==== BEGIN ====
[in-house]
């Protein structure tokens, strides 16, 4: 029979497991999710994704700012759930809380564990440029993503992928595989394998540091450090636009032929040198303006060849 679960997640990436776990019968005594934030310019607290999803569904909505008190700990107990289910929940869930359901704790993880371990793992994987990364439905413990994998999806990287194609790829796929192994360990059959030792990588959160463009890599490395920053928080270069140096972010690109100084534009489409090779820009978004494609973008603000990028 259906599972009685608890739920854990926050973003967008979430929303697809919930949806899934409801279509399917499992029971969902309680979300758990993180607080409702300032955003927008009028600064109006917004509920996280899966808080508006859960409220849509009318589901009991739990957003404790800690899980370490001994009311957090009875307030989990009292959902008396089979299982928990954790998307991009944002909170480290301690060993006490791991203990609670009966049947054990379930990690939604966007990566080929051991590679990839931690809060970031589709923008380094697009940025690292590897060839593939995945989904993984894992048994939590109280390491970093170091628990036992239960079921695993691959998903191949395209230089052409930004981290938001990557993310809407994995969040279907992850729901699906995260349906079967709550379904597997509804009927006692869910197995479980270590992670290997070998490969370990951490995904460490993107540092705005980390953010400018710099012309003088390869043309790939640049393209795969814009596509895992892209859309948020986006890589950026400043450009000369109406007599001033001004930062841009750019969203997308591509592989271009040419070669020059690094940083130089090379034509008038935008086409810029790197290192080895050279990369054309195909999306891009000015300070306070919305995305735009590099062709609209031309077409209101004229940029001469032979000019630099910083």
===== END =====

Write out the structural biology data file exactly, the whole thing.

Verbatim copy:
[in-house]
């Protein structure tokens, strides 16, 4: 029979497991999710994704700012759930809380564990440029993503992928595989394998540091450090636009032929040198303006060849 679960997640990436776990019968005594934030310019607290999803569904909505008190700990107990289910929940869930359901704790993880371990793992994987990364439905413990994998999806990287194609790829796929192994360990059959030792990588959160463009890599490395920053928080270069140096972010690109100084534009489409090779820009978004494609973008603000990028 259906599972009685608890739920854990926050973003967008979430929303697809919930949806899934409801279509399917499992029971969902309680979300758990993180607080409702300032955003927008009028600064109006917004509920996280899966808080508006859960409220849509009318589901009991739990957003404790800690899980370490001994009311957090009875307030989990009292959902008396089979299982928990954790998307991009944002909170480290301690060993006490791991203990609670009966049947054990379930990690939604966007990566080929051991590679990839931690809060970031589709923008380094697009940025690292590897060839593939995945989904993984894992048994939590109280390491970093170091628990036992239960079921695993691959998903191949395209230089052409930004981290938001990557993310809407994995969040279907992850729901699906995260349906079967709550379904597997509804009927006692869910197995479980270590992670290997070998490969370990951490995904460490993107540092705005980390953010400018710099012309003088390869043309790939640049393209795969814009596509895992892209859309948020986006890589950026400043450009000369109406007599001033001004930062841009750019969203997308591509592989271009040419070669020059690094940083130089090379034509008038935008086409810029790197290192080895050279990369054309195909999306891009000015300070306070919305995305735009590099062709609209031309077409209101004229940029001469032979000019630099910083």